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If you were selling McMansions in the heat of the ’00s bubble, you probably came across Hammer Communications, a Georgetown real-estate advertising firm. The company had squadrons of creative talent who specialized in designing brochures and advertisements to make sure your overvalued properties fetched every last dollar. Hammer’s people would get good placements in the New Homes Guide, the Washington Times’ Friday Home Guide, the Washington Post’s real-estate section, and other pricey publications.
They worked with top regional builders including Basheer & Edgemoore, Pulte Homes, and Brookfield Homes.
But even those builders didn’t wow Hammer account executives the way K. Hovnanian Homes did. One of the country’s largest homebuilders, with revenues totaling more than $3 billion and 10,577 homes built in the last fiscal year, K. Hovnanian has colonized large patches of dirt all around the Washington region with its sprawling brick four-bedrooms and other attractive models.
“K. Hov” was a killer account for Hammer, an agency led by President/CEO Jack Shoptaw. Hammer pulled in boatloads of money from the builder, mainly for running advertising campaigns aimed at people looking for garages and grilling space in the suburbs. Duane Nash, a production artist, recalls that the “bulk of our work was coming from K. Hovnanian Homes and Toll Brothers. The thing was not to lose one of those two,” he says.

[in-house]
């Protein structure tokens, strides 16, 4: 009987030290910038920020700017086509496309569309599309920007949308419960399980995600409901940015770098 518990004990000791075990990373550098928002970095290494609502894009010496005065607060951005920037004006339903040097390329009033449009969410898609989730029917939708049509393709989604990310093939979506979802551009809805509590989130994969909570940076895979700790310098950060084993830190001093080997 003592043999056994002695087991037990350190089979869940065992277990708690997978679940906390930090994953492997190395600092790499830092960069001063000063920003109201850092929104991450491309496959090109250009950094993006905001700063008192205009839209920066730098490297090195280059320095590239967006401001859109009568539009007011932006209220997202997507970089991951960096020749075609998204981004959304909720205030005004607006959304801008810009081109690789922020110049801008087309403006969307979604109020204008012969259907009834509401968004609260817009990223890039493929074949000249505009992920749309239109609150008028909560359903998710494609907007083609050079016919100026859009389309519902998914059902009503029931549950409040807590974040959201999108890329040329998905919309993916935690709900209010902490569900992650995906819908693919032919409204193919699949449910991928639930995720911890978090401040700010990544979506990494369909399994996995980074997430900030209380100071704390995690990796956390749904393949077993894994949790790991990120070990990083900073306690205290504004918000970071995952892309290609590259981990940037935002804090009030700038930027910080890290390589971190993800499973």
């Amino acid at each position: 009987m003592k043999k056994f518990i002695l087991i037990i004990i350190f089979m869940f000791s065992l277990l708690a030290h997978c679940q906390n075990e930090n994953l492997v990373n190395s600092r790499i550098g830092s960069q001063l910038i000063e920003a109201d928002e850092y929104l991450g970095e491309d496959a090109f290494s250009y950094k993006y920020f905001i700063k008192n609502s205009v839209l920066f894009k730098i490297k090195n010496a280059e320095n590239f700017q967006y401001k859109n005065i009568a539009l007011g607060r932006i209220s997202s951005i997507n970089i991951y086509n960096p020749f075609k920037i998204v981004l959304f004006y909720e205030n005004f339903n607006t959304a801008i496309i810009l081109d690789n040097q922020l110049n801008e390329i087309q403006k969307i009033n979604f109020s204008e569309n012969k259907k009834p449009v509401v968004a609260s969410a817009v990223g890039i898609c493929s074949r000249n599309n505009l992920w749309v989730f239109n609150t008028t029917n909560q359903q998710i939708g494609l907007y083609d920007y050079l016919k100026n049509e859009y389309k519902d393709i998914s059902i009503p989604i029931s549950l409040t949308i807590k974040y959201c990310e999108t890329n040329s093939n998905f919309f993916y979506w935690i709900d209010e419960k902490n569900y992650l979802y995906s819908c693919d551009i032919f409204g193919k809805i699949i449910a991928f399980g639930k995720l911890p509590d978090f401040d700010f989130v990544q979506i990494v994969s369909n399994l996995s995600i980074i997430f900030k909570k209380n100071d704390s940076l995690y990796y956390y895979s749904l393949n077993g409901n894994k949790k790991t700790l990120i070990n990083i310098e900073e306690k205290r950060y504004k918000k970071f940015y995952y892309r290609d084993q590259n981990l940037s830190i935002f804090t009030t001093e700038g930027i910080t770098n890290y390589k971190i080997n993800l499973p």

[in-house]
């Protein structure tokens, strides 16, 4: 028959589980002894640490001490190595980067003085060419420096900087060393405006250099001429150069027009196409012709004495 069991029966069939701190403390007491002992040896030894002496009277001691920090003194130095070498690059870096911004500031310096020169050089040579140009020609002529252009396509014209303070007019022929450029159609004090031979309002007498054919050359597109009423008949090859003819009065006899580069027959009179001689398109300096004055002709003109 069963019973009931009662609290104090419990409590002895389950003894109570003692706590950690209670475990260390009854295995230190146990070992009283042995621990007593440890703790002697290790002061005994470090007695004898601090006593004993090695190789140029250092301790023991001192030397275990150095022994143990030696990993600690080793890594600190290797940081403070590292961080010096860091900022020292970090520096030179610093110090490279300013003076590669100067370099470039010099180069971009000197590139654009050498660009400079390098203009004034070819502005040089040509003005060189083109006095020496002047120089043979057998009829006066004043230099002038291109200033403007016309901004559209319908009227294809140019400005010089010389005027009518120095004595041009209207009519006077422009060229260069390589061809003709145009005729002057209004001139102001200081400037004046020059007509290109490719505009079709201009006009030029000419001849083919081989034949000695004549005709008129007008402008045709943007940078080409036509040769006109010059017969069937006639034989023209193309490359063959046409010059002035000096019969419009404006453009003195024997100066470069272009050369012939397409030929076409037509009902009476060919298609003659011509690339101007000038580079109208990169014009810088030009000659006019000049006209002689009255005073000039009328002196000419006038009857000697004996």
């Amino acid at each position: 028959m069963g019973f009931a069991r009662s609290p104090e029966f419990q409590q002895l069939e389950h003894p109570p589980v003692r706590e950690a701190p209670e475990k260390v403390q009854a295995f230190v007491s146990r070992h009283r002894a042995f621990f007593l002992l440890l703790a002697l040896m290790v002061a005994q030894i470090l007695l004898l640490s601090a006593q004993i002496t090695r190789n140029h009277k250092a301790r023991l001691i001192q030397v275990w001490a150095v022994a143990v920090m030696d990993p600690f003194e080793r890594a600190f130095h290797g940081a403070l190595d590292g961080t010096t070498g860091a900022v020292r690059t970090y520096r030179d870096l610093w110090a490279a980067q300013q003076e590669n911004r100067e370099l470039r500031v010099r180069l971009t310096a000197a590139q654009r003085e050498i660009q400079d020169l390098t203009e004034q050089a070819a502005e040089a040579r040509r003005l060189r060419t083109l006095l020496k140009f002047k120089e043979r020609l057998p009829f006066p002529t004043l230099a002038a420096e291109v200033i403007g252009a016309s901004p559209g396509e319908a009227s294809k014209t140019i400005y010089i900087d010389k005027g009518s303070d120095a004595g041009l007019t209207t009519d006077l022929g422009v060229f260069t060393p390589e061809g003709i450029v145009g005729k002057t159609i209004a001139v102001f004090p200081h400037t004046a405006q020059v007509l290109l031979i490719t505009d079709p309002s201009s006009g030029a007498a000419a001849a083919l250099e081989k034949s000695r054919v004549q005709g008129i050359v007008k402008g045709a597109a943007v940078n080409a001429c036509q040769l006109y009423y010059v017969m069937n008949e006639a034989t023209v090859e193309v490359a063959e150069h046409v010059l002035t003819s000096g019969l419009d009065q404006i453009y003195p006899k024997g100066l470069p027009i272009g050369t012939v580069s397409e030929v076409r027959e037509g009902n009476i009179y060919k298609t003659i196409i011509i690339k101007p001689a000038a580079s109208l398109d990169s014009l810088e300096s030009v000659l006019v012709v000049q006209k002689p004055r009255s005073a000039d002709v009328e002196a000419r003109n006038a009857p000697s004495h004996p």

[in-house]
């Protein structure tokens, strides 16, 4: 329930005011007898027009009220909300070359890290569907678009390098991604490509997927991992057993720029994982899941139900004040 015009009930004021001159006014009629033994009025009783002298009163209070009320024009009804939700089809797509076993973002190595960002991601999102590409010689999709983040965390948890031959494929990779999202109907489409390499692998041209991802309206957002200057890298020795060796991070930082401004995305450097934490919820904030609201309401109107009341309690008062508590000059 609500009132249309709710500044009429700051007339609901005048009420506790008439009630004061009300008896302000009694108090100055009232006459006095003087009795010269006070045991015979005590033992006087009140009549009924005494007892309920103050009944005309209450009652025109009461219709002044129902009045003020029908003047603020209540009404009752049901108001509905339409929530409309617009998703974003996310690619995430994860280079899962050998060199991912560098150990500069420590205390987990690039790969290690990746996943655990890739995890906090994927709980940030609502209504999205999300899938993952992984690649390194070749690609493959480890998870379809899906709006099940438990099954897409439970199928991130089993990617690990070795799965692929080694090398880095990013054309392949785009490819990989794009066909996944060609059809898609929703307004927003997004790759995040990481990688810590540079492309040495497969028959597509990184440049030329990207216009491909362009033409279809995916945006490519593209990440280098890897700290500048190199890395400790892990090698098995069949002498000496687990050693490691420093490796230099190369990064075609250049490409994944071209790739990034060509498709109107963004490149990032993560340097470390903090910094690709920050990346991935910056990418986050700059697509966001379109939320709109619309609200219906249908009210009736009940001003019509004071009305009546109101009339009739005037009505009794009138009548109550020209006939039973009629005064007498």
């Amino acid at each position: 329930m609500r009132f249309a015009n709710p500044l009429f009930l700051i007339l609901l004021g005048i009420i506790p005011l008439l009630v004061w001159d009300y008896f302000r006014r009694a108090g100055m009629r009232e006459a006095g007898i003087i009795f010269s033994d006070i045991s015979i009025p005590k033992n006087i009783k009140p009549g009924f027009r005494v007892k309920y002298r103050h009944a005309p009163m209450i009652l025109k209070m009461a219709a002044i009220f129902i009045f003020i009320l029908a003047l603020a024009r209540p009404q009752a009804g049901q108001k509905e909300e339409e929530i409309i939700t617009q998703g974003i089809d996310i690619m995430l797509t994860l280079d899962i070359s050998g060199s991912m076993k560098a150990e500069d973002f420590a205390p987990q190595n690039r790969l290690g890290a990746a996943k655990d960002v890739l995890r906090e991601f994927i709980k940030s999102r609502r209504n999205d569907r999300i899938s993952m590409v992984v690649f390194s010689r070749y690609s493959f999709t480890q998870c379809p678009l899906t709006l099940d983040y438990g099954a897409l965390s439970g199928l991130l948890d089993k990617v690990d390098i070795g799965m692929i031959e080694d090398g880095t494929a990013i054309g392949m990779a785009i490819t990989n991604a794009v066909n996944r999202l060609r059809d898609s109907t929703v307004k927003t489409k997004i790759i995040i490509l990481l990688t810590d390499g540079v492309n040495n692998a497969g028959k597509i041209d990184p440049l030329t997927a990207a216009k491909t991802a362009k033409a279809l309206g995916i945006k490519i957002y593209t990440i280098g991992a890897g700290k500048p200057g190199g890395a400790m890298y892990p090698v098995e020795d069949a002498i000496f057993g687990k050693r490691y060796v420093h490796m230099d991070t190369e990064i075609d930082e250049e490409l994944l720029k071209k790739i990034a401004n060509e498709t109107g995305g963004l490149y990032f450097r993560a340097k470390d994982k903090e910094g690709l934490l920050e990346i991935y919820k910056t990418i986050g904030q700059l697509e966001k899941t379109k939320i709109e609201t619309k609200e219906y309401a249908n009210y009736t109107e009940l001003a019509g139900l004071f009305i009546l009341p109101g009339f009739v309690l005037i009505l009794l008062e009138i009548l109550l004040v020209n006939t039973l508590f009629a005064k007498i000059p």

Toward that end, Hammer staffers received an assignment in spring 2008. They had to visit three communities by K. Hovnanian Homes, fill out a questionnaire, and return their findings to the company brass in three weeks. It was an extreme measure. Under less desperate circumstances, only account executives made in-person visits to clients’ communities, leaving the designers, production artists, and others back at the office.
Nash took time during his weekends to visit two developments—one in suburban Maryland and one in D.C.—and write up his reports. Then he helped assemble information in three-ring binders for executives from K. Hov.
The work did not pay off. Soon after the staff returned from their tours of Hovnanian duty, the builder pulled much of its business, staff say. Afterward, there was a “definite drop” in work, says Trevor Blake, a three-year Hammer employee.